The FCC is taking a fresh look at its rules for local governments as they regulate wirelss infrastructure siting. On Sept. 26, the FCC released a Notice of Proposed Rulemaking (NPRM) that scrutinizes local government policies and practices on wireless infrastructure collocation, siting and the “shot clock.”
At issue is Section 6409 of the Middle Class Tax Relief and Job Creation Act of 2012, which states that “… a State or local government may not deny, and shall approve, any eligible facilities request for a modification of an existing wireless tower or base station that does not substantially change the physical dimensions of such tower or base station.”
In this NPRM, the FCC seeks input from stakeholders on how to define the following:
- transmission equipment
- existing wireless tower or base station
- substantially changing the physical dimensions, and
The NPRM is not seeking to revisit the issue of what constitutes a “reasonable period of time” but rather is examining the real-world effect of the “shot clock” ruling. The shot clock refers to the commission’s interpretation of a “reasonable period of time” for a state or local government to act on a request for placement, construction or modification of personal wireless service facilities.
The FCC determined that a “reasonable period of time” for a local government to act is 90 days for processing collocation applications and 150 days for processing all other siting applications; this interpretation was later affirmed by the U.S. Supreme Court in FCC v. City of Arlington. If the local government body fails to act on wireless siting applications within the 90- or 150- day window, the applicant then is able to pursue judicial relief within the next 30 days. However, in the event that a local government entity finds the application “incomplete” (within in the first 30 days), the 90- and 150-day requirement can be adjusted. The FCC now asks whether further clarification is needed as to when to deem a siting application “complete.”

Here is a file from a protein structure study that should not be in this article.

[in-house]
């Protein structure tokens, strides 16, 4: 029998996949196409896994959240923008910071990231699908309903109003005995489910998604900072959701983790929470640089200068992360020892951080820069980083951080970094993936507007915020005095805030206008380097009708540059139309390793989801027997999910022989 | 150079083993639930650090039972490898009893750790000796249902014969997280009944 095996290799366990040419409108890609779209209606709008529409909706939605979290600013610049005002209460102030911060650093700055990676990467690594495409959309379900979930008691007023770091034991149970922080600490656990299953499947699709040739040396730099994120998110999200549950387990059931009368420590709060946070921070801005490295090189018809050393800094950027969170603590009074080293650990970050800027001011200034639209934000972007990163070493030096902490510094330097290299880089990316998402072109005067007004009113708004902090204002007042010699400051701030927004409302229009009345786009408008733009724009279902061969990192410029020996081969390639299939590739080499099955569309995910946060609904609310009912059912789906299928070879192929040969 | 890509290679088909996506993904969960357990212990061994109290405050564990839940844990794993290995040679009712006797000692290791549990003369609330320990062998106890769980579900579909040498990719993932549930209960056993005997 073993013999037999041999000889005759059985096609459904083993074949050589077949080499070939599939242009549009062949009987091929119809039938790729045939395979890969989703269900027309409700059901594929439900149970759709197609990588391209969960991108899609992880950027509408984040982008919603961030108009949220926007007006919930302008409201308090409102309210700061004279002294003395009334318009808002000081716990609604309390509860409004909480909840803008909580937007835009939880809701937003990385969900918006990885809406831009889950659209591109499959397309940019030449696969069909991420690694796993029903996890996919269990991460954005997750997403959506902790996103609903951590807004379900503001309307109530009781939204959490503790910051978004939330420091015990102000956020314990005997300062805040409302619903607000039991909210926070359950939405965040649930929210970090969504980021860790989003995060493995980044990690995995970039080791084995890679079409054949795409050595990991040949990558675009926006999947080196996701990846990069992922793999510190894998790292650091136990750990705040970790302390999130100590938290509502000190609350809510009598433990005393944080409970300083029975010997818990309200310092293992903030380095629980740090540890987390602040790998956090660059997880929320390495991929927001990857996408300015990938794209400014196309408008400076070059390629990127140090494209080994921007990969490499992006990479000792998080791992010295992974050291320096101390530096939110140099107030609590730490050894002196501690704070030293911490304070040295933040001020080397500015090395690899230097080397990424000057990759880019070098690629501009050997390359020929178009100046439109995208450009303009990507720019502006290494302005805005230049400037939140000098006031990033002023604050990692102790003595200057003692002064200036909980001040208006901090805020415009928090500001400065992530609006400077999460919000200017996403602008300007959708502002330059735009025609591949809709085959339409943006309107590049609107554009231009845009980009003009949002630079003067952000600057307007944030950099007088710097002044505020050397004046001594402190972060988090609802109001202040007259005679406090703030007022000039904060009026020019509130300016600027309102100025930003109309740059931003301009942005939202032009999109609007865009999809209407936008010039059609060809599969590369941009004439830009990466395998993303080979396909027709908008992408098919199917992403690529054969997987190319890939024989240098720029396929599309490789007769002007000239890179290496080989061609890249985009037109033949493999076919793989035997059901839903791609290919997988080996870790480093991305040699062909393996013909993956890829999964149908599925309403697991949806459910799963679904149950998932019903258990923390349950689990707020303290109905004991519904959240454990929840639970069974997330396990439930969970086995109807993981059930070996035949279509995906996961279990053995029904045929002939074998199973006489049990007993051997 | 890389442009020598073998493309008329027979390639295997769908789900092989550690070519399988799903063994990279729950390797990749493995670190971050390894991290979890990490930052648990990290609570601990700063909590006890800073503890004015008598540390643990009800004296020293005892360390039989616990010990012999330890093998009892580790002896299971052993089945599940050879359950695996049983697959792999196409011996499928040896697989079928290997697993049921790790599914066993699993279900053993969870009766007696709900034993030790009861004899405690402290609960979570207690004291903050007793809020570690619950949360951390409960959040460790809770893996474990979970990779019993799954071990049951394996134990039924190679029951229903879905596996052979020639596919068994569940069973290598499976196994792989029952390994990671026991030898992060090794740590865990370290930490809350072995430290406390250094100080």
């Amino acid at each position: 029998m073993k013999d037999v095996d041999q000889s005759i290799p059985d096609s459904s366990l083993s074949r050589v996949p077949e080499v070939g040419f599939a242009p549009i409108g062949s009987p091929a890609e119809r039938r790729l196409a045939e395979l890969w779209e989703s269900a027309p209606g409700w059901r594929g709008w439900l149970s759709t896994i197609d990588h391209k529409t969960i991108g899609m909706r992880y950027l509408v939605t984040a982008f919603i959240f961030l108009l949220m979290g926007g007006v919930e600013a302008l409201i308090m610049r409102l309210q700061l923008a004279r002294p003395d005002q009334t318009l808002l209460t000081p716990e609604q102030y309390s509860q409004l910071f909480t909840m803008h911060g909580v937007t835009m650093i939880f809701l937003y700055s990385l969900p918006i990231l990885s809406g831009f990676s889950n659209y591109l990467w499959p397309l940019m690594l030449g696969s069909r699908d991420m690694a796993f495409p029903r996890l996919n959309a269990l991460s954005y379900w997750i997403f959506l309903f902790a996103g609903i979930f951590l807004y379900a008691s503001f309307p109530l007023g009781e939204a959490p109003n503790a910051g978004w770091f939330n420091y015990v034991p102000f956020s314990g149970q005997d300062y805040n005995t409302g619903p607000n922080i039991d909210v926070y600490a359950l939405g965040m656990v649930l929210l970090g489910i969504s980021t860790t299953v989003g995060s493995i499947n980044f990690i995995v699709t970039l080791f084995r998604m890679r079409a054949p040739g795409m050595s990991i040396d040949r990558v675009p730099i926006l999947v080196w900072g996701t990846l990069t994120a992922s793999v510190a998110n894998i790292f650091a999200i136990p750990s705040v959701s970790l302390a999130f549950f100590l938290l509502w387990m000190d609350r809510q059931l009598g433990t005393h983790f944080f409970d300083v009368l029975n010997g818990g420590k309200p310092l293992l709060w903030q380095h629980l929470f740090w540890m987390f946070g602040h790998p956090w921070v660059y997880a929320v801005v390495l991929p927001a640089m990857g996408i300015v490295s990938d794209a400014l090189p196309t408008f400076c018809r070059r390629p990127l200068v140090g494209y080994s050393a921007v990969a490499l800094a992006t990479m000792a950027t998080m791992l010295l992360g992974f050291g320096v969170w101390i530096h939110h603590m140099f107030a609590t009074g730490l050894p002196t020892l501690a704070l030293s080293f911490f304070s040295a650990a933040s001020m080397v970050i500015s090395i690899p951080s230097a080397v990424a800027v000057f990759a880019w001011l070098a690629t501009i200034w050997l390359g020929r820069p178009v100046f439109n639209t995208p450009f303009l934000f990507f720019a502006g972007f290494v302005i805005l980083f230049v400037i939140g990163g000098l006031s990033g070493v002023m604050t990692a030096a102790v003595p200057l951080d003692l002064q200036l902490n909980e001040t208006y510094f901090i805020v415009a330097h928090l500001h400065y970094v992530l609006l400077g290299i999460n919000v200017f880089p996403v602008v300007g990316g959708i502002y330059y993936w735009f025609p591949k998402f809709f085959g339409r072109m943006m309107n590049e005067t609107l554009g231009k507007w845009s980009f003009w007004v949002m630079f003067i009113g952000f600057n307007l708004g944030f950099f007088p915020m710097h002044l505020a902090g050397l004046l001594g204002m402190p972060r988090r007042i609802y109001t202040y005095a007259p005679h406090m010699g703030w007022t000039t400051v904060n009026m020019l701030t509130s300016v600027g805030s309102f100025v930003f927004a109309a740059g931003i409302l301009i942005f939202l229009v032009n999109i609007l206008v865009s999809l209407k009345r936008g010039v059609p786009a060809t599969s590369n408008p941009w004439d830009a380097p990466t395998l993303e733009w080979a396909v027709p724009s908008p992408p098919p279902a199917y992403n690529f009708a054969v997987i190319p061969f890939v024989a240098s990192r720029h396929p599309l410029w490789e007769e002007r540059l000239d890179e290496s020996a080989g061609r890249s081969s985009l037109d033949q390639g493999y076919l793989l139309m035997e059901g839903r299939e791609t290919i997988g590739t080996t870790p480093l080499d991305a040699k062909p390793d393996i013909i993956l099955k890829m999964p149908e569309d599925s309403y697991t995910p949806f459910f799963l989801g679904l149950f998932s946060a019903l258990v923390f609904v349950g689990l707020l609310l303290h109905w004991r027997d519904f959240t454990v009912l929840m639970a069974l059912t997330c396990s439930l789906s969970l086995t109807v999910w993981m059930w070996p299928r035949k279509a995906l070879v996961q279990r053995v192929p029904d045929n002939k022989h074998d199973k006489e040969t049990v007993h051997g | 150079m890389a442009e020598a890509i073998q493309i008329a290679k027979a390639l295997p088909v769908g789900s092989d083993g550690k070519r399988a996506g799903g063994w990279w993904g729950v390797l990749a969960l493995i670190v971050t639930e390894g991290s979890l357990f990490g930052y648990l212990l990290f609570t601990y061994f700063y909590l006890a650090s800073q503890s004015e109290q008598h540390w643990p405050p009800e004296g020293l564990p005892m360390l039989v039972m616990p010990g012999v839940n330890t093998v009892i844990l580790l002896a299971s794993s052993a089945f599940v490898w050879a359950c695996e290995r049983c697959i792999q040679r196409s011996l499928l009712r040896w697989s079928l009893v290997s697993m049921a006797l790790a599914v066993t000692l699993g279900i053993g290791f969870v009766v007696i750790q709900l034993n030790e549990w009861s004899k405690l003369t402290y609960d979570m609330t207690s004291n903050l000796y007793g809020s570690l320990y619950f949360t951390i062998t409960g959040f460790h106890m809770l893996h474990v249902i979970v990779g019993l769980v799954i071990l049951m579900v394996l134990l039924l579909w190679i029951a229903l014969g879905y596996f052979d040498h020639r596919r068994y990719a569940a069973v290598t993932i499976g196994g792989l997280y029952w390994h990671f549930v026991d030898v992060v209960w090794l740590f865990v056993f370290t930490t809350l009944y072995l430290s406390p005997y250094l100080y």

The FCC also seeks comment on local government treatment of technology like distributed antenna systems (DAS). Some jurisdictions have determined that DAS does not fall within the scope of the shot clock because these systems tend to include a large number of sites, densely situated and often with a large presence in public rights of way. The FCC now seeks comment on whether there is any reason to treat DAS differently from other technologies like small cells.
Additionally, the FCC is seeking comment on whether local government ordinances that establish a preference for placing wireless facilities on local government property creates an unfair discriminatory effect against providers of functionally equivalent services.
Regarding wireless communications facilities siting, NACo supports preservation of local authority with minimal limitations and supports nondiscriminatory, timely action. Counties are encouraged to examine their wireless siting practices and policies and ensure that county policies are in accord with existing FCC regulations. Counties that wish to comment on the FCC NPRM should contact Yejin Jang, telecommunication and technology associate legislative director, at email@example.com or 202.942.4239.